Technically, all exercise is fat-burning. You burn fat even while you sleep. But if you are training for appearance purposes, the question isn’t how much fat can you burn, but also how much fat you don’t store.
Think of it this way: if you gained one million dollars a year but you spent one million one, you’d be in a loss position. Same thing with fat balance: you might be able to burn an extra 2700 calories running a marathon, but if you eat an extra 3000 calories in a meal at McDonald’s (which is not that hard to do), you’d gain a bit of fat.
I weigh food to the very ounce and track all my calories eaten in a day. I can predictably lose fat even if I slept most of the day. It’s pretty simple to set up an effective diet; the hard part is sticking to it.
At the very least, your body will always try to compensate for the calories you burn by eating more food. So no matter how much fat you burn in a workout, if it stimulates your appetite to the point where your net fat balance is zero, then clearly you haven’t lost any additional fat.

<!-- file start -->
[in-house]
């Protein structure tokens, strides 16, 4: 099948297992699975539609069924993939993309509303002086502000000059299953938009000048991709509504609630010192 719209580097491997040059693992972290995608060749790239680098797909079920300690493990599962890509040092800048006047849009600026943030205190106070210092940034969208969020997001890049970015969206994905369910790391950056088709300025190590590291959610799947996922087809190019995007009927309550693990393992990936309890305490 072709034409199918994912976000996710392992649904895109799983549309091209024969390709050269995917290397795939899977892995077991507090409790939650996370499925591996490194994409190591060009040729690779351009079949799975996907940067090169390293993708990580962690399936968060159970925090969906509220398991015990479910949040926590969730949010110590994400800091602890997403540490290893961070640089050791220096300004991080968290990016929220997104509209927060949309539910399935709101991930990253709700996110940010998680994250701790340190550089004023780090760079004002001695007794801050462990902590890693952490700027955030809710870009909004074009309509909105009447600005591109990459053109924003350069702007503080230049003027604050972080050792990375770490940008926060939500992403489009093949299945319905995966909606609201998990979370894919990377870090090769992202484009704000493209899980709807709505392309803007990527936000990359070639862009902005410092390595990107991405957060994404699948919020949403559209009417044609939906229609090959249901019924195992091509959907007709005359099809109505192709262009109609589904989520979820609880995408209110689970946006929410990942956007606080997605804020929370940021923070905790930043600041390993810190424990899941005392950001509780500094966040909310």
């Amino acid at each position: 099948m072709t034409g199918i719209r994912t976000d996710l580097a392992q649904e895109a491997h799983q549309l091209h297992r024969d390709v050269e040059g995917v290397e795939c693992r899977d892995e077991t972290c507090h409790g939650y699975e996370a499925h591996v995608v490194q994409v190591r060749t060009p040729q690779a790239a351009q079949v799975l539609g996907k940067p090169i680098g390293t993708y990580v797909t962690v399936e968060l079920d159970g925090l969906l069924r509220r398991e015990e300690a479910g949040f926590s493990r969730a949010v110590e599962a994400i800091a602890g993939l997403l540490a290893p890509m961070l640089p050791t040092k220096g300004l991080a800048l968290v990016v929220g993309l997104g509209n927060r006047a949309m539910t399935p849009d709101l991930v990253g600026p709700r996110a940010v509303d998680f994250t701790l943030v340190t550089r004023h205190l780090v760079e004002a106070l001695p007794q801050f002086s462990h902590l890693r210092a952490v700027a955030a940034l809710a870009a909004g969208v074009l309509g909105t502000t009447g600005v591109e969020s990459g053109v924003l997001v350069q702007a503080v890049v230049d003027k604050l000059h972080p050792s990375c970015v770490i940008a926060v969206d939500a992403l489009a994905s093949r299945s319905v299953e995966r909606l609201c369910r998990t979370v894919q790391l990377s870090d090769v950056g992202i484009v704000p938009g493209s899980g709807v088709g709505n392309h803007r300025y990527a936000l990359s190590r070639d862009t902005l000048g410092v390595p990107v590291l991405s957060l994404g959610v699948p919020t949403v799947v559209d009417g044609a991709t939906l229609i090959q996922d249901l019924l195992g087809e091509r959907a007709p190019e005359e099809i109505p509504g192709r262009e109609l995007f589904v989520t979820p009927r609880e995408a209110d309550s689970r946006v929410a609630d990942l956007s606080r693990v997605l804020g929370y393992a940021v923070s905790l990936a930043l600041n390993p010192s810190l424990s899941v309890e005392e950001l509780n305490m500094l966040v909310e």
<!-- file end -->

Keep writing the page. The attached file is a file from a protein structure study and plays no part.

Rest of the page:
Anyone who has dieted to lose weight knows how torturous it feels to have a constant urge to eat. Sorry to say, but this is how you know you’re losing fat. Nature doesn’t care that you have fat reserves; it needs it for a real famine, and wants you to eat if food is available. Going from overweight to “normal” (I hate that word) might not be as difficult as going from lean, to extra-lean.
Any fitness competitor or bodybuilder knows that during a contest diet their number one thought is, “when is my next meal?!”
Know this though: the effort that you put in is always rewarded. In other words, if you do everything right and are truly in a calorie deficit, you will lose fat. It’s like swimming and getting wet: you can’t have one without the other. In the case of human physiology, effort – big or small – is always rewarded.